Why Medicare For All Won T Work?

Why Medicare For All Won T Work?

(was Re: Answering Conservative Lies)

From: DDO

Date: Sun Jan 20, 2007 2:43 pm

Subject: Re: [DDO] medicare for all won t work?

(was Re: Answering Conservative Lies).

References: <200701201847.jBJmNphq016781@smtp-11.mayfirst.org>

In-Reply-To: <200701201847.jBJmNphq016781@smtp-11.mayfirst.org>






The Medicare Voucher Lie


Published: January 18, 2007

Senator John McCain has a health care plan, and he doesn't seem able to keep it straight.

He told Republican audiences last year that "I will not support a plan that leads to a government takeover of health care." But in his new book, "Character Is Destiny," he writes that he wants to "give every American the same health care choices that members of Congress give themselves." To that end, he says, "Congress will have to pass a law mandating that all health care plans include a minimum level of coverage and benefits."


Mr. McCain's book isn't the only place where he has contradicted himself on health care. He said to CBS News in 2005, "I am not in favor of a government takeover of health care" and, in the same interview, "I believe the private sector can provide health care to individuals in this country. We have the finest health care in the world."

But in the first presidential debate, Mr. McCain said that Americans "need to have the same kind of health care plan that members of Congress do," which means that they would get their insurance from private companies but would have to use the government's Medicare program.

And in his book, he is emphatic that private insurance companies will have a big role to play under his plan. "Let insurance companies compete for the business of people who now have Medicare," he writes.

Mr. McCain's plan is to give a tax credit to people who buy their own insurance. It would be a "coupon," the Republican candidate says, that "would be accepted by any health insurance company."

Is he serious?

Does he really think that the private insurance companies will accept coupons that would give their customers access to the world's best health care without having to pay anything close to the true cost?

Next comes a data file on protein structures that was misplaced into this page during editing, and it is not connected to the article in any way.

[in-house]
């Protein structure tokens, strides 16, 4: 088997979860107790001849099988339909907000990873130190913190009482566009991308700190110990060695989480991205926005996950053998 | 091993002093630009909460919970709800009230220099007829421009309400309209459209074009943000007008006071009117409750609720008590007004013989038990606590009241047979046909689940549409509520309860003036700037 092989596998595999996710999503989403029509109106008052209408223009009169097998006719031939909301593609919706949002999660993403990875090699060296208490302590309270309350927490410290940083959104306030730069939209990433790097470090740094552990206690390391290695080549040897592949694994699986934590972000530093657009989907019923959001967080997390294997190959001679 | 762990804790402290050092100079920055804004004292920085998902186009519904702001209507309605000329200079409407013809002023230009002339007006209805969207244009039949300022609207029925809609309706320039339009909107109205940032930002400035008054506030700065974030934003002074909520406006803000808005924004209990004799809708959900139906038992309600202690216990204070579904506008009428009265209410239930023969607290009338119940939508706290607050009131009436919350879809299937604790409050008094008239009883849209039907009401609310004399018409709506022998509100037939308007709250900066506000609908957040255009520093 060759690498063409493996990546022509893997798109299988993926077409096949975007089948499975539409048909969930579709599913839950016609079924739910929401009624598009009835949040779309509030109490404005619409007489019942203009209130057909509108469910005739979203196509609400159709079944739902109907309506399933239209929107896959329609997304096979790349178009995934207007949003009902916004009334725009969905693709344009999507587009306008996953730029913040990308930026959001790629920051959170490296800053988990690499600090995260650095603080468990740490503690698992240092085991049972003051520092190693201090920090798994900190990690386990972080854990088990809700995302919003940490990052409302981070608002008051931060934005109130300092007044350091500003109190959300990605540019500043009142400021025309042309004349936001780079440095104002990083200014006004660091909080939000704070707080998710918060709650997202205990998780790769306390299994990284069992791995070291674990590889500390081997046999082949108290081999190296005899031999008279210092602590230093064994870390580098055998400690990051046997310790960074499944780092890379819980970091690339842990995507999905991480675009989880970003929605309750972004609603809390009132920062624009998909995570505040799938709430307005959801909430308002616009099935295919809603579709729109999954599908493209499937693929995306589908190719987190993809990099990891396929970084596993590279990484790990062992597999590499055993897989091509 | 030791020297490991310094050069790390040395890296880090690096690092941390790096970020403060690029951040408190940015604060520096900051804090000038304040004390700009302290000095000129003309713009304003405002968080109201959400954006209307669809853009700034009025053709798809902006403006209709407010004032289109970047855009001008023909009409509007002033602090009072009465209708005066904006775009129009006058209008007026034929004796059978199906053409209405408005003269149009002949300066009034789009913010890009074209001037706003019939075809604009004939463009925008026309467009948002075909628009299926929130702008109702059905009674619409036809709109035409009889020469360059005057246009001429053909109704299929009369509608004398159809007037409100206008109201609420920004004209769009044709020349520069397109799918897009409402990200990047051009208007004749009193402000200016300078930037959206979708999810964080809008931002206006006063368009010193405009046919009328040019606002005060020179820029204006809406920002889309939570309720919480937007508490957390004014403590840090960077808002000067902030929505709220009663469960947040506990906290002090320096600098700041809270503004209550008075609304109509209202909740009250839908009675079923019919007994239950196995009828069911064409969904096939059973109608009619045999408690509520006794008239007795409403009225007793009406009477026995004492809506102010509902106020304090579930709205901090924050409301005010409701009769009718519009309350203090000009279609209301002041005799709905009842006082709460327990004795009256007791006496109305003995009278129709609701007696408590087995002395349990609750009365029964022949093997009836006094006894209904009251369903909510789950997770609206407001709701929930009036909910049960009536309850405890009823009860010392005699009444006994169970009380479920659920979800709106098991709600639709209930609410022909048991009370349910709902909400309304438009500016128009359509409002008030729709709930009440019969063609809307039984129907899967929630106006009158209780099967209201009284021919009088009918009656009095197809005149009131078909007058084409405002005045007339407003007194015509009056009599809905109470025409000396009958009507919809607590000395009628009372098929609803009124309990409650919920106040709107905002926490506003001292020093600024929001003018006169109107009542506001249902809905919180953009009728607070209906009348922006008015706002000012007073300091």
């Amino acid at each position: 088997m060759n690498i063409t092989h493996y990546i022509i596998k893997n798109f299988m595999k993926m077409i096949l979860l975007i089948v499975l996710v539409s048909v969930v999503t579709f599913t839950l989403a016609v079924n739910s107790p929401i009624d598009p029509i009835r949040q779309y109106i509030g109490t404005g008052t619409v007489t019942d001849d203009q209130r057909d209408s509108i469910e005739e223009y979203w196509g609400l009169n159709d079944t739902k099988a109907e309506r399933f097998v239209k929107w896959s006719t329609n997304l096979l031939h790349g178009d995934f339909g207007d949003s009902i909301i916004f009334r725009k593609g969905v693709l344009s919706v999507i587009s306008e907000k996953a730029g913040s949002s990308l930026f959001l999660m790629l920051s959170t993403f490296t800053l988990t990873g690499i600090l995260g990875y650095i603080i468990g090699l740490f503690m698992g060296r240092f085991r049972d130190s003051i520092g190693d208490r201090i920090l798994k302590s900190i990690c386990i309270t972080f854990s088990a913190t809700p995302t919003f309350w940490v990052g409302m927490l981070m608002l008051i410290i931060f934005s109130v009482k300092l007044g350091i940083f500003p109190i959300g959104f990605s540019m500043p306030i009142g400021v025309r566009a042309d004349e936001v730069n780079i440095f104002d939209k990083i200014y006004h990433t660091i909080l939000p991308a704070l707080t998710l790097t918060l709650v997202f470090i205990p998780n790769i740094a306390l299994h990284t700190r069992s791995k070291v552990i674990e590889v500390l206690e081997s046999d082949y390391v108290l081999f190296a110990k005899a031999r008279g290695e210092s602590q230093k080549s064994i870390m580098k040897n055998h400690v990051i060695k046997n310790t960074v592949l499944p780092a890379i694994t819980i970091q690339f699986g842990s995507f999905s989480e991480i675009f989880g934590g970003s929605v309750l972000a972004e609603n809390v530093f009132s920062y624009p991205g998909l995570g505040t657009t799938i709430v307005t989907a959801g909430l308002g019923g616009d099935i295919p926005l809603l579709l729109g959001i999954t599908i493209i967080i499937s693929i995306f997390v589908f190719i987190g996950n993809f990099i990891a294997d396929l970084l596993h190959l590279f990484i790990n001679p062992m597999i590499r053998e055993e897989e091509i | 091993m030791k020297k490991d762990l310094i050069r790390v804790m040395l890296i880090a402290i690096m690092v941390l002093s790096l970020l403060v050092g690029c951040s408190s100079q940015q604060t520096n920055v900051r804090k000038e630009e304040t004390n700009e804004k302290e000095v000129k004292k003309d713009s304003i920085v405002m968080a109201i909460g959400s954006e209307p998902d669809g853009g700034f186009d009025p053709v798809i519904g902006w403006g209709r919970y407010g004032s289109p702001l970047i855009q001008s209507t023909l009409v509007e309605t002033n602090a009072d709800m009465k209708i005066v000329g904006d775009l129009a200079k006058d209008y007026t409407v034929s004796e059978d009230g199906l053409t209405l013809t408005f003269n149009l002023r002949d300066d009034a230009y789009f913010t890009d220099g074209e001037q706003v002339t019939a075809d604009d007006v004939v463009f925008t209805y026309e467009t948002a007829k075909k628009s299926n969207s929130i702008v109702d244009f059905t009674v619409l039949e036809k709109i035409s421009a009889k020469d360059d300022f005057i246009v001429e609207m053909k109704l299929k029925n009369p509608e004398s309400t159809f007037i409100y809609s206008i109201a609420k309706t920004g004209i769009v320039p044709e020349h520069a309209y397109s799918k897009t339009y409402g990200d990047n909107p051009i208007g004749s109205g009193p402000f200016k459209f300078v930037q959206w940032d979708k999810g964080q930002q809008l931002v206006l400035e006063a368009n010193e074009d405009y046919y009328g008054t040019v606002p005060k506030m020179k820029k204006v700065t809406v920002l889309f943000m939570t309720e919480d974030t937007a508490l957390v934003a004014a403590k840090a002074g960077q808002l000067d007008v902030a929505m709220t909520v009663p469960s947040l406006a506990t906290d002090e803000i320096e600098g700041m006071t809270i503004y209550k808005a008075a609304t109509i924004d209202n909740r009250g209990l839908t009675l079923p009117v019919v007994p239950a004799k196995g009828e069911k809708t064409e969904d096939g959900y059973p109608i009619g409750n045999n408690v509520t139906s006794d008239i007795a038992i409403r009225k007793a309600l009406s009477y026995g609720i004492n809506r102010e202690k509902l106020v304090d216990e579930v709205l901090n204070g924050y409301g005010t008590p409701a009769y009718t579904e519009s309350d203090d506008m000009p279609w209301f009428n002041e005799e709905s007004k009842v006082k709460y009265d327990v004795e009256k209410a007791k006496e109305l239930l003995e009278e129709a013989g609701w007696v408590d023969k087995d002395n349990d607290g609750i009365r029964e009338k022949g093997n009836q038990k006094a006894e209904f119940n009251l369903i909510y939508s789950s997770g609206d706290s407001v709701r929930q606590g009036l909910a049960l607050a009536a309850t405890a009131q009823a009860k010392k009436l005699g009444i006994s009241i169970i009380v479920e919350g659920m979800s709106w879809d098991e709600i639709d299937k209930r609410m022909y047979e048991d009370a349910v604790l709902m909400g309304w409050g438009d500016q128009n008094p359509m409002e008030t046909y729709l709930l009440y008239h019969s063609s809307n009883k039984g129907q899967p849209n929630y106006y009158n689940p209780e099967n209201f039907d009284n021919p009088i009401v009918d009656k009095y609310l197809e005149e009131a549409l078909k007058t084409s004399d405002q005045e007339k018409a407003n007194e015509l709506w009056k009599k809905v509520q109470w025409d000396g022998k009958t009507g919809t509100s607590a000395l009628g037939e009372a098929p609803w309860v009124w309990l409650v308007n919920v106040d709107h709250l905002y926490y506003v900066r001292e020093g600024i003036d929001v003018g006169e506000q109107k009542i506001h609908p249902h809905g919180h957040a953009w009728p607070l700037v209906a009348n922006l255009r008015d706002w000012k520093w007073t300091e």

This isn't the 1950s, when Aetna sold insurance to doctors so that they would take their patients.

Anyone who thinks that the insurance companies won't find a way around the "coupons" is naive.

But even if Mr. McCain is right, even if the insurance companies accept Medicare's rate schedule, the system won't work. Medicare has two huge problems. First, it's run by the government. Second, it reimburses doctors, hospitals and other providers much less than the cost of caring for older patients. As a result, many providers refuse to accept Medicare patients.

The reason this is a problem is that about 25 percent of the population is 65 or older. When Medicare was first enacted, in 1965, that figure was 9 percent. By 2030, it is expected to be 36 percent.

Mr. McCain is on record as saying that Medicare needs to be fixed. "I was born at a time when Medicare didn't exist, and I'm going to die at a time when Medicare is going bankrupt," he told The San Francisco Chronicle in May. "I want to fix it."

The only way to fix it is to give doctors and hospitals enough money to take care of older Americans. That means the government has to pay the bill, and the government has to pay the bill in a way that reflects the true cost of medicine.

The whole point of a voucher system is that the government doesn't have to pay the bill, and the government doesn't have to pay the bill in a way that reflects the true cost of medicine. It can pay whatever it wants. And if it doesn't want to pay the true cost, Medicare will be an empty shell.

Mr. McCain may say he doesn't want that, but it's where his plan leads. And it's where his plan leads to quitters. He may say that he will never, ever give up on Medicare, but will Americans really be happy if they have to use Medicare vouchers to buy insurance from private companies — and then the private companies refuse to pay the doctors and hospitals what they need to provide the care?

At that point, American voters will face a choice. They can keep Medicare and go on paying for it by increasing taxes. Or they can "fix" Medicare by turning it into a voucher system and watching the whole plan disappear.

Mr. McCain may be a straight shooter. But this plan is as crooked as a dog's hind leg.

Neil H. Buchanan is an economist and legal scholar and a professor of law at George Washington University. He teaches tax law, tax policy, contracts, and law and economics. His research addresses the long-term tax and spending patterns of the federal government, focusing on budget deficits, the national debt, health care costs and Social Security.

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